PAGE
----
Plant Fungus Infected a Human in First Reported Case of Its Kind

Disease caused by the silver leaf fungus affects a range of plants, including rhododendron, roses, and pears. If the fungus, Chondrostereum purpureum, invades the branches and leaves, it can be lethal unless treated promptly.

Although the disease has the potential to wipe out certain plants like rose bushes, it was never viewed as a human threat. That perspective changed this year. In an unprecedented case, a 61-year-old mycologist from India seems to have developed a severe form of the silver leaf disease in his throat.

This incident portrays a unique instance where a pathogen seemingly bridged vast evolutionary distances. The case, documented in June 2023, tells of an Indian male from the east who sought medical attention for symptoms like coughing, a raspy voice, fatigue, and challenges in swallowing.

A CT scan of his throat showcased an abscess filled with pus adjacent to his windpipe. While standard tests couldn’t pinpoint any alarming bacteria, a specialized staining method detected elongated, root-resembling structures named hyphae. It’s not rare for humans to suffer from fungal infections.

However, of the millions recognized, a mere few hundred actually pose a threat. Fungi causing conditions like ringworm, athlete’s foot, or thrush often thrive in our skin’s moist regions, causing discomfort.

In certain individuals, especially those with weakened immunity, fungi that typically feast on decomposing plants, like Aspergillus species, might attack our body’s deeper sections.

This specific infection didn’t resemble the usual suspects. Thus, the medical team reached out to a reference and research facility under the World Health Organization specializing in fungi.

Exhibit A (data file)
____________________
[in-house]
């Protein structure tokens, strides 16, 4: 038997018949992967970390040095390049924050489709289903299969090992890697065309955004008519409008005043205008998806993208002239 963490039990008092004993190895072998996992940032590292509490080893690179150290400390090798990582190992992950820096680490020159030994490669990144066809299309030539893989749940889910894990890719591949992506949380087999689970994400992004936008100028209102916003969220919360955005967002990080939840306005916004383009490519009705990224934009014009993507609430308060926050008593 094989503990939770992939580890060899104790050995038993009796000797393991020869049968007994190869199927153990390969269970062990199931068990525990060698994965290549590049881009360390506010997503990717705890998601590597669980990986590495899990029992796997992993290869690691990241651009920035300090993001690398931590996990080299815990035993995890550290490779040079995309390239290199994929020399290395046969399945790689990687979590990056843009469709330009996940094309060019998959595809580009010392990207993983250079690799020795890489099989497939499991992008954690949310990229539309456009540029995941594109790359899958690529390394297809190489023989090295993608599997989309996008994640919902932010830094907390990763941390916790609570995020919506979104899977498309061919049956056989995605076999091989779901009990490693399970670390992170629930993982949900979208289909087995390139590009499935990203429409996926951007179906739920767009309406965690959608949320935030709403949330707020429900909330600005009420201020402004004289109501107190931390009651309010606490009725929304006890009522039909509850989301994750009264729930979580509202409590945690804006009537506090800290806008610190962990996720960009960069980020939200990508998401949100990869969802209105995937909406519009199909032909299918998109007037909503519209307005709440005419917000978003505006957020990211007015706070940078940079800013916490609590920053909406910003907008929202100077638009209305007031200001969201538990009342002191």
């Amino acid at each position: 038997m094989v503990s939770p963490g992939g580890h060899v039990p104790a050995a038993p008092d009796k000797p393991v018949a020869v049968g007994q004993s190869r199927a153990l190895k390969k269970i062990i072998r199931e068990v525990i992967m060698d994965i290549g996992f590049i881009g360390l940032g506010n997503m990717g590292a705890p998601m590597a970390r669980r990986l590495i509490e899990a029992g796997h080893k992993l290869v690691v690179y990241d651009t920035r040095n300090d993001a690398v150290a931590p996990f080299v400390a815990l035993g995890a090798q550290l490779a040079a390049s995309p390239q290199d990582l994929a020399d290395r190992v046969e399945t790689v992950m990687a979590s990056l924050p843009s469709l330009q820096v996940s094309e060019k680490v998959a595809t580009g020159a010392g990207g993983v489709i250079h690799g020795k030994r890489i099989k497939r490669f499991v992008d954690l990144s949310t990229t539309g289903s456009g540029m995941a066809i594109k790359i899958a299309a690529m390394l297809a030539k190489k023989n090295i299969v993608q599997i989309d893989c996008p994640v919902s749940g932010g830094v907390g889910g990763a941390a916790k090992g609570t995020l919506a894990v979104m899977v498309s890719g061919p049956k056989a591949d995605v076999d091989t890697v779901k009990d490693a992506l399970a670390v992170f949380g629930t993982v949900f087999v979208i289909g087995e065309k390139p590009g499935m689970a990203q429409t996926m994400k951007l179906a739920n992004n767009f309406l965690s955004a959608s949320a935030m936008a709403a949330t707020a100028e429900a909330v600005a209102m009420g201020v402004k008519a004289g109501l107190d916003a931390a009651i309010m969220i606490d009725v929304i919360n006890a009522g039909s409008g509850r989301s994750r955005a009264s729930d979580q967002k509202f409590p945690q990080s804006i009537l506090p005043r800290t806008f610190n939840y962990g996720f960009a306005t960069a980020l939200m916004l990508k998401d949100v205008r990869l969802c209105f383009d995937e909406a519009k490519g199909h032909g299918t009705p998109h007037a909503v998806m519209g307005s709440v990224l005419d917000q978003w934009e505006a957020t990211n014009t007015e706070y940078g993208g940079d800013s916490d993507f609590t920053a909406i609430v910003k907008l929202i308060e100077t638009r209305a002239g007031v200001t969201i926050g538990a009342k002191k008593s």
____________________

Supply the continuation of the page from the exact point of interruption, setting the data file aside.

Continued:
This center pinpointed the culprit through its genetic material. Interestingly, despite being a fungi expert, the patient couldn’t remember interacting with this fungus recently.

His professional engagements with decomposing matter and plant fungi might hint at how he contracted the disease. For any pathogen to thrive and multiply in a host, it requires specific tools.

They need access to vital nutrients and strategies to endure an essentially adversarial setting, filled with potential threats like chemicals and destructive entities. So, it’s quite unusual for a fungus adapted to plant systems to flourish inside human tissues. Intriguingly, the patient demonstrated a robust immune response.

There were no signs of immune-suppressing medications, HIV, diabetes, or persistent ailments. This scenario raises eyebrows and concerns. While we often focus on superbugs and new viruses originating from animals, plant-related diseases tend to stay under the radar.

Despite its rarity, the incident underscores the necessity to be alert. Fungi, in particular, present a notable hazard. Designing efficient therapies and vaccines to prevent or treat such infections remains challenging due to the similarities between fungal and animal biochemistry.

In this situation, consistent draining of the affected area combined with a two-month course of a standard antifungal medication proved effective. Post-treatment, the patient remained in good health during two years of follow-ups, showing no recurrence.

It’s uncertain why this anomaly occurred, and it’s yet to be seen if similar cases will surface in the future.